491 pp., 2021, Bloomsbury Publishing, $16.69 on Amazon
This is not a quick read by any means. It is an inch and a half thick with small type. That said, it is still a page-turner, with unbelievable exploits detailed and revealed in nearly every chapter. Some of the deeds are sobering:
- The program Microsoft used to update their software to fix bugs and stop hacks was itself infected for years
- Hackers embedded malicious code in many of Intel’s basic computer chips
- The Russians tried desperately to disguise their hack of the DNC during the last presidential election as the work of Romanians
- Mexico, Saudi Arabia and others were using U.S. developed hacking tools to harass, torture, imprison and sometimes kill their political opponents
- Cities like Baltimore, OH; Allentown, PA; and others were knocked completely offline by ransomware for weeks, taking down surveillance cameras, databases, public records, police departments and the like
- As the pandemic peaked in the United States, daily hacking attempts quadrupled
- And many, many more
You’ll also learn some new vocabulary words like a “zero-day”. As Perlroth defines the term, “a zero-day is a software or hardware flaw for which there is no existing patch. They got their name because when a zero-day flaw is discovered, the good guys have had zero days to fix them.”
It is fascinating to learn the history of the evolving marketing infrastructure around zero-day bugs. These once were sold for a few dollars on the dark web, but now nation-states often pay millions for a good one. What makes them worth so much? “A first rate zero-day in Apple’s mobile software allows spies and hackers with the requisite skills to exploit it, to remotely break into iPhones undetected, and glean access to every minutia of our digital lives.”
Unless you’ve been a victim, or working in the field, you’ve probably never heard of some of the more infamous programs that have wreaked havoc around the world: Wanna Cry, NotPetya, Eternal Blue, Aurora, Flame, Duqu, Pegasus, Snacks, and dozens more. Perlroth explains each in fascinating detail that will make you cringe.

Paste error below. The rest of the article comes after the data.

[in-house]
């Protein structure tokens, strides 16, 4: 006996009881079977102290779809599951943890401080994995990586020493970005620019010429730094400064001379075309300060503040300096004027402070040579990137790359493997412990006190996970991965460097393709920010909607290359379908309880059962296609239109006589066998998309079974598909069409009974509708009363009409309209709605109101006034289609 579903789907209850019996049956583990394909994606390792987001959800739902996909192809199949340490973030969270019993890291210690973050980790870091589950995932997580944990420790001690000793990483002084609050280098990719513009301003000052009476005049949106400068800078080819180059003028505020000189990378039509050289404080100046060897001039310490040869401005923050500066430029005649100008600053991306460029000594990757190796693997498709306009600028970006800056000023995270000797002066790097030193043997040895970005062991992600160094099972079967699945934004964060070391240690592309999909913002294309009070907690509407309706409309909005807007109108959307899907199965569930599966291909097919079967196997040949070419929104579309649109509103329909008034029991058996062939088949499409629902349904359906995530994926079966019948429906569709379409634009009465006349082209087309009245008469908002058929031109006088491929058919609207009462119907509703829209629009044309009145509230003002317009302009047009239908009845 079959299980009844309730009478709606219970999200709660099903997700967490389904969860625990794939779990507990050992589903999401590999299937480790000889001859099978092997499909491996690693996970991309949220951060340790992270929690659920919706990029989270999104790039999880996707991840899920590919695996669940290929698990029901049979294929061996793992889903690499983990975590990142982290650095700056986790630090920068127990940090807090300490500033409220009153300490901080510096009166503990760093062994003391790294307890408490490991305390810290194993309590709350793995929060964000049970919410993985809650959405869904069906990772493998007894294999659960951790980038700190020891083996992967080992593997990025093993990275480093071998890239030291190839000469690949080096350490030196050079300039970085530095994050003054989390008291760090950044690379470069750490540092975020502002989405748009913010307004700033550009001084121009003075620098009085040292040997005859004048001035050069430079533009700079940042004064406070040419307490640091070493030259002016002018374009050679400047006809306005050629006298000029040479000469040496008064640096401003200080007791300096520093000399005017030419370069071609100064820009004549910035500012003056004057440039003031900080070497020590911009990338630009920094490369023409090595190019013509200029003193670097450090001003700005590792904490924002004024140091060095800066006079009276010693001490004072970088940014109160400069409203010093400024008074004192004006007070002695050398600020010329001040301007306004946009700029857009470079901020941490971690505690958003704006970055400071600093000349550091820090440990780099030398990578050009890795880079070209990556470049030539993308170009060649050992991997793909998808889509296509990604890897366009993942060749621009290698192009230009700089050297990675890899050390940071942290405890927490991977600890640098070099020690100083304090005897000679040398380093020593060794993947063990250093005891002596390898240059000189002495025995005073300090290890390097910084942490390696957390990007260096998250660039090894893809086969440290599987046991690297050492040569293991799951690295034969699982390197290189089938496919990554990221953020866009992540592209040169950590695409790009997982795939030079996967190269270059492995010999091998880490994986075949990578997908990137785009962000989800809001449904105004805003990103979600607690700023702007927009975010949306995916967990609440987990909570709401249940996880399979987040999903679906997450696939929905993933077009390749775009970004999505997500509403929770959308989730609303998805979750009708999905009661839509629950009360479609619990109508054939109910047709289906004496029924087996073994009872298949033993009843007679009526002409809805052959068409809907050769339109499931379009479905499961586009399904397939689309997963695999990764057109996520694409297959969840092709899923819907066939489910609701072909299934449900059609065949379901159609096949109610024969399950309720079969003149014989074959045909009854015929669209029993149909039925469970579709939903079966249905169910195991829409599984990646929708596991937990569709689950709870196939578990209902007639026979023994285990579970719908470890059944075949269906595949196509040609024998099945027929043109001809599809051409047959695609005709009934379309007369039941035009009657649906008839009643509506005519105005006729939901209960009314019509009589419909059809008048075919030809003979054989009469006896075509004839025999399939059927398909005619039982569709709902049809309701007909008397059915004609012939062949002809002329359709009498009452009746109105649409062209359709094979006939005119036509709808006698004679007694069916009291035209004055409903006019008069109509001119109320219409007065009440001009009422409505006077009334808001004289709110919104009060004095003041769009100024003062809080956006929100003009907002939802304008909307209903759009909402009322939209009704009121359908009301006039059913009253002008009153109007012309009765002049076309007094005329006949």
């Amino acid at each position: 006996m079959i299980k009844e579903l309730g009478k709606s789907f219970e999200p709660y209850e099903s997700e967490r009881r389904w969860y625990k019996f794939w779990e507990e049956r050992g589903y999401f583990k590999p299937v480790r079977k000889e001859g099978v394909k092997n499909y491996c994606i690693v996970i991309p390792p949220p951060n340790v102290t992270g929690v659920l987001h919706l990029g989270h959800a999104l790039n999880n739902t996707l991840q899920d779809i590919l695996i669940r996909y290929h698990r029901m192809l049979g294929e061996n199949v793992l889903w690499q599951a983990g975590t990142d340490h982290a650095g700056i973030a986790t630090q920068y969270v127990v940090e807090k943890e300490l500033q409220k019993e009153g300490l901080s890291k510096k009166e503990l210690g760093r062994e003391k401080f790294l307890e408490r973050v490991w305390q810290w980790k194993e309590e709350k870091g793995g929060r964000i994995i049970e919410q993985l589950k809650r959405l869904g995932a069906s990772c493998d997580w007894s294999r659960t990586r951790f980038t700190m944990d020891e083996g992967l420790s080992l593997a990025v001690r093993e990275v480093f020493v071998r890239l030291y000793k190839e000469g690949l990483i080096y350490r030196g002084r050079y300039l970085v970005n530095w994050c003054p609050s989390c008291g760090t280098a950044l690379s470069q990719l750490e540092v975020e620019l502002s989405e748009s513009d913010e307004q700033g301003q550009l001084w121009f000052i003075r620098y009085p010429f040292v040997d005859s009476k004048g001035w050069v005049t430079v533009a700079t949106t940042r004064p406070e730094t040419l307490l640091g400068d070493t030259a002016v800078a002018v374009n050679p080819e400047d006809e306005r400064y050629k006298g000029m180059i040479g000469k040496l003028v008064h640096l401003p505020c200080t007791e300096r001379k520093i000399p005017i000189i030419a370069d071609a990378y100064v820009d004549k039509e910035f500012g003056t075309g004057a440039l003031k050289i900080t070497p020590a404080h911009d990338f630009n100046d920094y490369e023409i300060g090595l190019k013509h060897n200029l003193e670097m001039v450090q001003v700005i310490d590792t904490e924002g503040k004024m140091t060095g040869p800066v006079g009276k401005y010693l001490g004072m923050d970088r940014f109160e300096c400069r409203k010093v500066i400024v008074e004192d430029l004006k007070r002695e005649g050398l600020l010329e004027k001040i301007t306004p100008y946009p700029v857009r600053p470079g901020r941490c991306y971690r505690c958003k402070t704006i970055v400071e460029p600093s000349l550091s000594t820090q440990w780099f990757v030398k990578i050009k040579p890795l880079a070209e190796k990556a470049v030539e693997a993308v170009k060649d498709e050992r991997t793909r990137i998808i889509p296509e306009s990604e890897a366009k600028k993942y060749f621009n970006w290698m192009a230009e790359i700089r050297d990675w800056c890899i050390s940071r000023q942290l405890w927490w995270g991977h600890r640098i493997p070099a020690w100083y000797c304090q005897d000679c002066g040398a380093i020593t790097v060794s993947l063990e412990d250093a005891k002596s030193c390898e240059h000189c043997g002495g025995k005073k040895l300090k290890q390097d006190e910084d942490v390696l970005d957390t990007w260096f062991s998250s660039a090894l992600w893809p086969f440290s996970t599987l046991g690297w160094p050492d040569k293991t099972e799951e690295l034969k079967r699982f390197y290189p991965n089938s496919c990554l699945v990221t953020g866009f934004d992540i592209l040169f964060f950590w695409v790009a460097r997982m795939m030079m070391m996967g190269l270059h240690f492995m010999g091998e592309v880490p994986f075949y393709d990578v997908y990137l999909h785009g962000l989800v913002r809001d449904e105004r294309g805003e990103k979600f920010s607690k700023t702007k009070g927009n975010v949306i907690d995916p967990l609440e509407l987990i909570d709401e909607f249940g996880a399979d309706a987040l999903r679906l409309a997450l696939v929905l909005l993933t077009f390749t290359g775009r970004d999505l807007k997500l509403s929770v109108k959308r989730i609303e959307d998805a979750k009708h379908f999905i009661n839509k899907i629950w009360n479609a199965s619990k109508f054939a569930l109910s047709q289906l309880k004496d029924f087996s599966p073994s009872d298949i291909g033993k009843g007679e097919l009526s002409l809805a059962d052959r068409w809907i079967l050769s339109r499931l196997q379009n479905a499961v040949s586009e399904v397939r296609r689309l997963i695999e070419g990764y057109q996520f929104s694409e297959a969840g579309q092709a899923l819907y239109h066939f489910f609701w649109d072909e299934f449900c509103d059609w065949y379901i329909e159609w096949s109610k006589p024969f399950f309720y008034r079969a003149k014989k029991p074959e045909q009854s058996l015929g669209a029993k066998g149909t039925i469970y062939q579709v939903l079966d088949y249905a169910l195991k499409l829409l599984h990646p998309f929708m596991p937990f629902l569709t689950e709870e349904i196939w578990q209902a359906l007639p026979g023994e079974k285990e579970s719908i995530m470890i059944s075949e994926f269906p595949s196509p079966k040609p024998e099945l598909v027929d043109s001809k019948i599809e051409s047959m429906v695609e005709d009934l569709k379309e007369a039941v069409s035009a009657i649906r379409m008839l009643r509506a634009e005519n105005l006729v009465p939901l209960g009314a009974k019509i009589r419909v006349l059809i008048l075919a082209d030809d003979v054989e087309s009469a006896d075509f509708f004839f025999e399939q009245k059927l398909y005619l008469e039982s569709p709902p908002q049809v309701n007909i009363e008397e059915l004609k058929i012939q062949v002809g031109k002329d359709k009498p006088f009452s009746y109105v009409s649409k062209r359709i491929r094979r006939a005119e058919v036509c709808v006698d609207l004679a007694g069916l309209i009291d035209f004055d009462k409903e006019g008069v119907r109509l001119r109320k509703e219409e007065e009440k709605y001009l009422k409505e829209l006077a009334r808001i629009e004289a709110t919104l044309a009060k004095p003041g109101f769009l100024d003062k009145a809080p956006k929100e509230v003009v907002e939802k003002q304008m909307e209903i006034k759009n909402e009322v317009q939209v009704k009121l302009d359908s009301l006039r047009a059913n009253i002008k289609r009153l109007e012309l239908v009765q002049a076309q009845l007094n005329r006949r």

Ironically, it was a brilliant – and very targeted – cyber-attack that the U.S. made on the nuclear centrifuges in Iran that was the literal “first shot fired” in the current international cyber war. Using the hack known as Stuxnet, we attacked those machines remotely from the internet and caused them to spin out of control and self-destruct. It set back that country’s work on developing a nuclear bomb for years. The hack was meant to be completely covert, with Iran having no idea of what was happening, or that we were involved. Sadly, word got out, as Perlroth explains.
As we all prepare to visit the G2E trade show in Las Vegas next month for enlightenment and education, you’ll learn that both cybercriminals and cybercops do the same at similar gatherings named DefCon, Black Hat, RSA, Ekoparty and CanSecWest. There, attendees sell their wares, attend seminars, swap stories and explore the latest hardware. For some, it is a way of developing better malware, shutting down your systems, stealing trade secrets, creating havoc and just having “fun”.
This is one of the most important books written in years. While I’ve no desire to have you haunted by the realization that everything we enjoy today could be wiped out by a few strokes on a computer keyboard, being informed about the threat, I believe, is one of the first steps to avoiding that future.
Perlroth does a magnificent job of lifting the veil of secrecy shrouding this cyber world. The book is a “New York Times Bestseller” and won the 2021 “Business Book of the Year”. The closing liner notes say, “Perlroth lives with her family in the Bay Area, but increasingly prefers life off the grid in their cabin in the woods.” You need to read this book, even though it may make you want to buy a cabin in the woods too.